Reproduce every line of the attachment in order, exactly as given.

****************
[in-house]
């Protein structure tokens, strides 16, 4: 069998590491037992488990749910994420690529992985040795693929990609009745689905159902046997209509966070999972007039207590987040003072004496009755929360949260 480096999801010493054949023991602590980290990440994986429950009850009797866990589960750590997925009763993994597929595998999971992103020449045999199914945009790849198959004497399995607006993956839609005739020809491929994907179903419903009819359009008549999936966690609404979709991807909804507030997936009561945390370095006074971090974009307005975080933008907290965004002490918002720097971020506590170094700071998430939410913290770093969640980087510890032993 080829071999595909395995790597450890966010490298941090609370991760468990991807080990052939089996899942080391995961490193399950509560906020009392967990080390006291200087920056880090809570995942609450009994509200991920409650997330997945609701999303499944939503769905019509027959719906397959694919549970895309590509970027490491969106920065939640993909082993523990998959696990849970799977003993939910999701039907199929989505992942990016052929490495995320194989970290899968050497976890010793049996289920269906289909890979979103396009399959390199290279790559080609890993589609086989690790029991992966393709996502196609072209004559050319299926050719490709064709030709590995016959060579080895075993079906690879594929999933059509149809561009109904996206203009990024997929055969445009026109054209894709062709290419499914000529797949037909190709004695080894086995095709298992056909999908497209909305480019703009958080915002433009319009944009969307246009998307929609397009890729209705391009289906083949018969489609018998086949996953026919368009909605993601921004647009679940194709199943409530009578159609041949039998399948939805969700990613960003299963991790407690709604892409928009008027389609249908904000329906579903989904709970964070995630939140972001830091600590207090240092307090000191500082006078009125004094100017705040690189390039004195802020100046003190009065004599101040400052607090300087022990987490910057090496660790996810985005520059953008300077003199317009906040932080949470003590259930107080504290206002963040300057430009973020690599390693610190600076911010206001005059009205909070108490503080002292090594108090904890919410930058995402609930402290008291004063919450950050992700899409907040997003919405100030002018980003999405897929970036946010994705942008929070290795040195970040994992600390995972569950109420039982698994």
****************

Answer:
[in-house]
């Protein structure tokens, strides 16, 4: 069998590491037992488990749910994420690529992985040795693929990609009745689905159902046997209509966070999972007039207590987040003072004496009755929360949260 480096999801010493054949023991602590980290990440994986429950009850009797866990589960750590997925009763993994597929595998999971992103020449045999199914945009790849198959004497399995607006993956839609005739020809491929994907179903419903009819359009008549999936966690609404979709991807909804507030997936009561945390370095006074971090974009307005975080933008907290965004002490918002720097971020506590170094700071998430939410913290770093969640980087510890032993 080829071999595909395995790597450890966010490298941090609370991760468990991807080990052939089996899942080391995961490193399950509560906020009392967990080390006291200087920056880090809570995942609450009994509200991920409650997330997945609701999303499944939503769905019509027959719906397959694919549970895309590509970027490491969106920065939640993909082993523990998959696990849970799977003993939910999701039907199929989505992942990016052929490495995320194989970290899968050497976890010793049996289920269906289909890979979103396009399959390199290279790559080609890993589609086989690790029991992966393709996502196609072209004559050319299926050719490709064709030709590995016959060579080895075993079906690879594929999933059509149809561009109904996206203009990024997929055969445009026109054209894709062709290419499914000529797949037909190709004695080894086995095709298992056909999908497209909305480019703009958080915002433009319009944009969307246009998307929609397009890729209705391009289906083949018969489609018998086949996953026919368009909605993601921004647009679940194709199943409530009578159609041949039998399948939805969700990613960003299963991790407690709604892409928009008027389609249908904000329906579903989904709970964070995630939140972001830091600590207090240092307090000191500082006078009125004094100017705040690189390039004195802020100046003190009065004599101040400052607090300087022990987490910057090496660790996810985005520059953008300077003199317009906040932080949470003590259930107080504290206002963040300057430009973020690599390693610190600076911010206001005059009205909070108490503080002292090594108090904890919410930058995402609930402290008291004063919450950050992700899409907040997003919405100030002018980003999405897929970036946010994705942008929070290795040195970040994992600390995972569950109420039982698994």